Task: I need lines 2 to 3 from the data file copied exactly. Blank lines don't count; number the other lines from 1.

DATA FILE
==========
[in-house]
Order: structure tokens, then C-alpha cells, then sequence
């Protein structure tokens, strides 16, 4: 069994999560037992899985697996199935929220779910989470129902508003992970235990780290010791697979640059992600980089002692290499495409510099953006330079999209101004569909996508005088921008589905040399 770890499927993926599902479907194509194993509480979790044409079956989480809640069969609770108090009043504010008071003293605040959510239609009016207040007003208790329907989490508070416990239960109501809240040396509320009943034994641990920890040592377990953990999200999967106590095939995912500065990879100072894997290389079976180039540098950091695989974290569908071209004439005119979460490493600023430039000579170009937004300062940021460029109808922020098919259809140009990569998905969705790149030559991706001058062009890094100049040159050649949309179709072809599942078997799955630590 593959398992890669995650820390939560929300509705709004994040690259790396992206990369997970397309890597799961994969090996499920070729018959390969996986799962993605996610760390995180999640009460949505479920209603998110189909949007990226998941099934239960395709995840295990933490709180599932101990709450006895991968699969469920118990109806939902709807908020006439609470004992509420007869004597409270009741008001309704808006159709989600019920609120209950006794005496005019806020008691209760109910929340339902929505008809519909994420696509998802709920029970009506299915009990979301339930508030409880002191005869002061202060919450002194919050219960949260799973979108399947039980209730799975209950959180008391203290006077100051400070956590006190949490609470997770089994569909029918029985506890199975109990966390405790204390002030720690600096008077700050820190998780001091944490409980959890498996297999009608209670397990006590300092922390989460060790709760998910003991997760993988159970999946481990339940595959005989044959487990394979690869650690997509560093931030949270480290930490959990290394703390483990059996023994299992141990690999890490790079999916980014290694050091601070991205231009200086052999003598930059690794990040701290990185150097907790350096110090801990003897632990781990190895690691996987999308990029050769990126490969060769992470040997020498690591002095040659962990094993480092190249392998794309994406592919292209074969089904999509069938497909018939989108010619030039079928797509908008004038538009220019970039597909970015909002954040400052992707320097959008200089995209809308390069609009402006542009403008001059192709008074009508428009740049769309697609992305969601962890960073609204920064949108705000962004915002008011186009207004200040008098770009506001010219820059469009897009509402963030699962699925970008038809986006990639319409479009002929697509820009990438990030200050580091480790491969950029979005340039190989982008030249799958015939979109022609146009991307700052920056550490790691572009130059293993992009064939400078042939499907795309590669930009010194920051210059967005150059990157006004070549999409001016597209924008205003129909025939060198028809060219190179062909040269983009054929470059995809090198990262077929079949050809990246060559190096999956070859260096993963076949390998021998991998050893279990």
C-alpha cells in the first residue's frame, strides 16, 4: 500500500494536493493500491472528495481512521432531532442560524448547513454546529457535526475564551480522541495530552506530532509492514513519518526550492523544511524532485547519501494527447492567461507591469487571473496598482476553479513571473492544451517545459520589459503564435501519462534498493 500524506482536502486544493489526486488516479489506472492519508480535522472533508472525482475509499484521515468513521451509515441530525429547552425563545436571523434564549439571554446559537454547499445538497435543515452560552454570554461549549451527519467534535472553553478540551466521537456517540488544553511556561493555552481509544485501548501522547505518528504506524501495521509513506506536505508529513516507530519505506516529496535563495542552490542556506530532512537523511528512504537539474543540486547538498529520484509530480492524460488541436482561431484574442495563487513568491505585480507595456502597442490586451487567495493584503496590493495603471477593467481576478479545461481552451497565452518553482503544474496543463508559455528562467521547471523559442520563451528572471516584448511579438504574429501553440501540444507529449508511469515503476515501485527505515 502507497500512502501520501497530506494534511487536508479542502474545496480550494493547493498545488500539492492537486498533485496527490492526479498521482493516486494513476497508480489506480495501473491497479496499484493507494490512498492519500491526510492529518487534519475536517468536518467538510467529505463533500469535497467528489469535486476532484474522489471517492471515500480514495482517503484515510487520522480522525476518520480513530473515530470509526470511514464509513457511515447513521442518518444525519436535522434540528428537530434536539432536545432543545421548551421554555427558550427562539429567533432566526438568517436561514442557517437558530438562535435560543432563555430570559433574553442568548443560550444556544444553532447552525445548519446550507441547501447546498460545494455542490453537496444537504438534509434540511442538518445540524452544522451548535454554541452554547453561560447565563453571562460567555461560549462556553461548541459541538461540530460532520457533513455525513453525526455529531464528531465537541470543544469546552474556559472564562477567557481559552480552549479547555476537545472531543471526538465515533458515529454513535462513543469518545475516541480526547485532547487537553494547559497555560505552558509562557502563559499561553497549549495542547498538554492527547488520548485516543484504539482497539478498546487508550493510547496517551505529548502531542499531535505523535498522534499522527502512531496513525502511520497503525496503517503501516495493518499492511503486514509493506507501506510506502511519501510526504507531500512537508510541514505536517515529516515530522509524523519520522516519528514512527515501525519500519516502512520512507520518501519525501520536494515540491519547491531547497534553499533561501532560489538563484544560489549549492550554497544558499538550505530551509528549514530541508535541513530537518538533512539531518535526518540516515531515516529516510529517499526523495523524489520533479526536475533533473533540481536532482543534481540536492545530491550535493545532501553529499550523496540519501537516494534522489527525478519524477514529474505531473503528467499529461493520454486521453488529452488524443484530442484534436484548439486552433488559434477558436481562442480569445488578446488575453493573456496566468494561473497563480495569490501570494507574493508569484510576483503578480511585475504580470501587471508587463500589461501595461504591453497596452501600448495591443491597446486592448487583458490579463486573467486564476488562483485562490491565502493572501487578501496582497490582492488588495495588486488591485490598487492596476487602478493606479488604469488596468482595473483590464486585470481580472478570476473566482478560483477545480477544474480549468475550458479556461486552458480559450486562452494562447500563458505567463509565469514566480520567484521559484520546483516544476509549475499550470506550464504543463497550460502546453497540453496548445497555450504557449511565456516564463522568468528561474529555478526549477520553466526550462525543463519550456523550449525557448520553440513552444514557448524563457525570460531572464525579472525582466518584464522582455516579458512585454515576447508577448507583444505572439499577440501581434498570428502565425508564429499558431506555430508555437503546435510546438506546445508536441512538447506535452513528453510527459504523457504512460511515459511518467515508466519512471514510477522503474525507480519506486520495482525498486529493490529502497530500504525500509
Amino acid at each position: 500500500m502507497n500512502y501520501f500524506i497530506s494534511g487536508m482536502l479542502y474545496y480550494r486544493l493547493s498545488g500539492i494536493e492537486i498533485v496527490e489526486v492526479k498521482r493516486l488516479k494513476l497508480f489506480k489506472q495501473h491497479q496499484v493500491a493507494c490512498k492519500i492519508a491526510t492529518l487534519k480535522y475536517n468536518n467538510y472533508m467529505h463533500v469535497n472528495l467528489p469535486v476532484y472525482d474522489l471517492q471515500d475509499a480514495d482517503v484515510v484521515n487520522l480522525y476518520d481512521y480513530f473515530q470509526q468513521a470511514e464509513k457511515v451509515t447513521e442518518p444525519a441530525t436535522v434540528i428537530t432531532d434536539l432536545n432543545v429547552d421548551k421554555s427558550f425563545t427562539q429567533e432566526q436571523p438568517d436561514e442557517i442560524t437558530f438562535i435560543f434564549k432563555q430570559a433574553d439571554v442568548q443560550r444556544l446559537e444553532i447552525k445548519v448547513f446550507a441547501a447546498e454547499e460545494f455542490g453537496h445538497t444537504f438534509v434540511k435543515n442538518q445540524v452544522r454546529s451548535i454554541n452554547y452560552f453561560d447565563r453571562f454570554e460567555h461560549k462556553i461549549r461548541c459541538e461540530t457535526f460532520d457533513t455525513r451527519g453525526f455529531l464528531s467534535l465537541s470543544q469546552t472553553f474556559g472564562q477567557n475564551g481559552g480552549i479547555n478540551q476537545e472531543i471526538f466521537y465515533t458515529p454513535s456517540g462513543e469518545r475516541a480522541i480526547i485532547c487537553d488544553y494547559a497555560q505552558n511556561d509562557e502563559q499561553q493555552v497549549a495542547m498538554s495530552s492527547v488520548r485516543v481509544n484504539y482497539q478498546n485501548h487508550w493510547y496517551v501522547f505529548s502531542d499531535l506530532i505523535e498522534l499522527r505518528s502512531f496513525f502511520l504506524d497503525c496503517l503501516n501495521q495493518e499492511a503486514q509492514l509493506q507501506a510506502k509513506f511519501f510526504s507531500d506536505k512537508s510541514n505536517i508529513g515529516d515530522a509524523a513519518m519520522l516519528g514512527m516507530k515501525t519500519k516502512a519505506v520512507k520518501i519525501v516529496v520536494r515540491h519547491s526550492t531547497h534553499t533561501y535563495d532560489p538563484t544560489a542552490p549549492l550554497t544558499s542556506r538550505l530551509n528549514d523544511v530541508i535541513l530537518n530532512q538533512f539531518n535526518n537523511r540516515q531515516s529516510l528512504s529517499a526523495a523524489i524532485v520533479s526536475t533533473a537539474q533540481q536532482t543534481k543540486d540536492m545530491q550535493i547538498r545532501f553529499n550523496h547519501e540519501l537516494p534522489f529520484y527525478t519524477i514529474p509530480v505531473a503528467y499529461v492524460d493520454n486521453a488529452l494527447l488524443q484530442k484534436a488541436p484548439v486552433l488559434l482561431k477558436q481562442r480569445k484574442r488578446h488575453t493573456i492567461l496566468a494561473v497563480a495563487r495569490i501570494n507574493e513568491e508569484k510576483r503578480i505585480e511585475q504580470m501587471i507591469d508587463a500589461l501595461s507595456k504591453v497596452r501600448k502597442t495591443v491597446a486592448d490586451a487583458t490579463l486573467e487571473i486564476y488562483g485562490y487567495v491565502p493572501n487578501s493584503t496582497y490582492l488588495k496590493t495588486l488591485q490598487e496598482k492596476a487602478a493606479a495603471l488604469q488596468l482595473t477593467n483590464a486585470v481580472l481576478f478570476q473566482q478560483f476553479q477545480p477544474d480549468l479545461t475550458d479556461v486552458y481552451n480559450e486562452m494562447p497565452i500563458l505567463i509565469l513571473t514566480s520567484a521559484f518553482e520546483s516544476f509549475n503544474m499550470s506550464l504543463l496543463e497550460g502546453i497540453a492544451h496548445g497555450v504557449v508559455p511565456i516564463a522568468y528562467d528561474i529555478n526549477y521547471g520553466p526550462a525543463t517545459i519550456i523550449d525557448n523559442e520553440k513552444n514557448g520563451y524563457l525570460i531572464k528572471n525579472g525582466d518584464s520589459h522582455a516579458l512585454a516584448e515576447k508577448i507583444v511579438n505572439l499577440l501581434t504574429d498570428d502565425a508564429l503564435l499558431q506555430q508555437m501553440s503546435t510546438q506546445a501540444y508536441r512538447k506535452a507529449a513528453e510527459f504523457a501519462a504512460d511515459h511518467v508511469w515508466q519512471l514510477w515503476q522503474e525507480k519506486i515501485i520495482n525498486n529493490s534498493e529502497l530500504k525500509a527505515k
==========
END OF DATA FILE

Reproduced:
Order: structure tokens, then C-alpha cells, then sequence
């Protein structure tokens, strides 16, 4: 069994999560037992899985697996199935929220779910989470129902508003992970235990780290010791697979640059992600980089002692290499495409510099953006330079999209101004569909996508005088921008589905040399 770890499927993926599902479907194509194993509480979790044409079956989480809640069969609770108090009043504010008071003293605040959510239609009016207040007003208790329907989490508070416990239960109501809240040396509320009943034994641990920890040592377990953990999200999967106590095939995912500065990879100072894997290389079976180039540098950091695989974290569908071209004439005119979460490493600023430039000579170009937004300062940021460029109808922020098919259809140009990569998905969705790149030559991706001058062009890094100049040159050649949309179709072809599942078997799955630590 593959398992890669995650820390939560929300509705709004994040690259790396992206990369997970397309890597799961994969090996499920070729018959390969996986799962993605996610760390995180999640009460949505479920209603998110189909949007990226998941099934239960395709995840295990933490709180599932101990709450006895991968699969469920118990109806939902709807908020006439609470004992509420007869004597409270009741008001309704808006159709989600019920609120209950006794005496005019806020008691209760109910929340339902929505008809519909994420696509998802709920029970009506299915009990979301339930508030409880002191005869002061202060919450002194919050219960949260799973979108399947039980209730799975209950959180008391203290006077100051400070956590006190949490609470997770089994569909029918029985506890199975109990966390405790204390002030720690600096008077700050820190998780001091944490409980959890498996297999009608209670397990006590300092922390989460060790709760998910003991997760993988159970999946481990339940595959005989044959487990394979690869650690997509560093931030949270480290930490959990290394703390483990059996023994299992141990690999890490790079999916980014290694050091601070991205231009200086052999003598930059690794990040701290990185150097907790350096110090801990003897632990781990190895690691996987999308990029050769990126490969060769992470040997020498690591002095040659962990094993480092190249392998794309994406592919292209074969089904999509069938497909018939989108010619030039079928797509908008004038538009220019970039597909970015909002954040400052992707320097959008200089995209809308390069609009402006542009403008001059192709008074009508428009740049769309697609992305969601962890960073609204920064949108705000962004915002008011186009207004200040008098770009506001010219820059469009897009509402963030699962699925970008038809986006990639319409479009002929697509820009990438990030200050580091480790491969950029979005340039190989982008030249799958015939979109022609146009991307700052920056550490790691572009130059293993992009064939400078042939499907795309590669930009010194920051210059967005150059990157006004070549999409001016597209924008205003129909025939060198028809060219190179062909040269983009054929470059995809090198990262077929079949050809990246060559190096999956070859260096993963076949390998021998991998050893279990």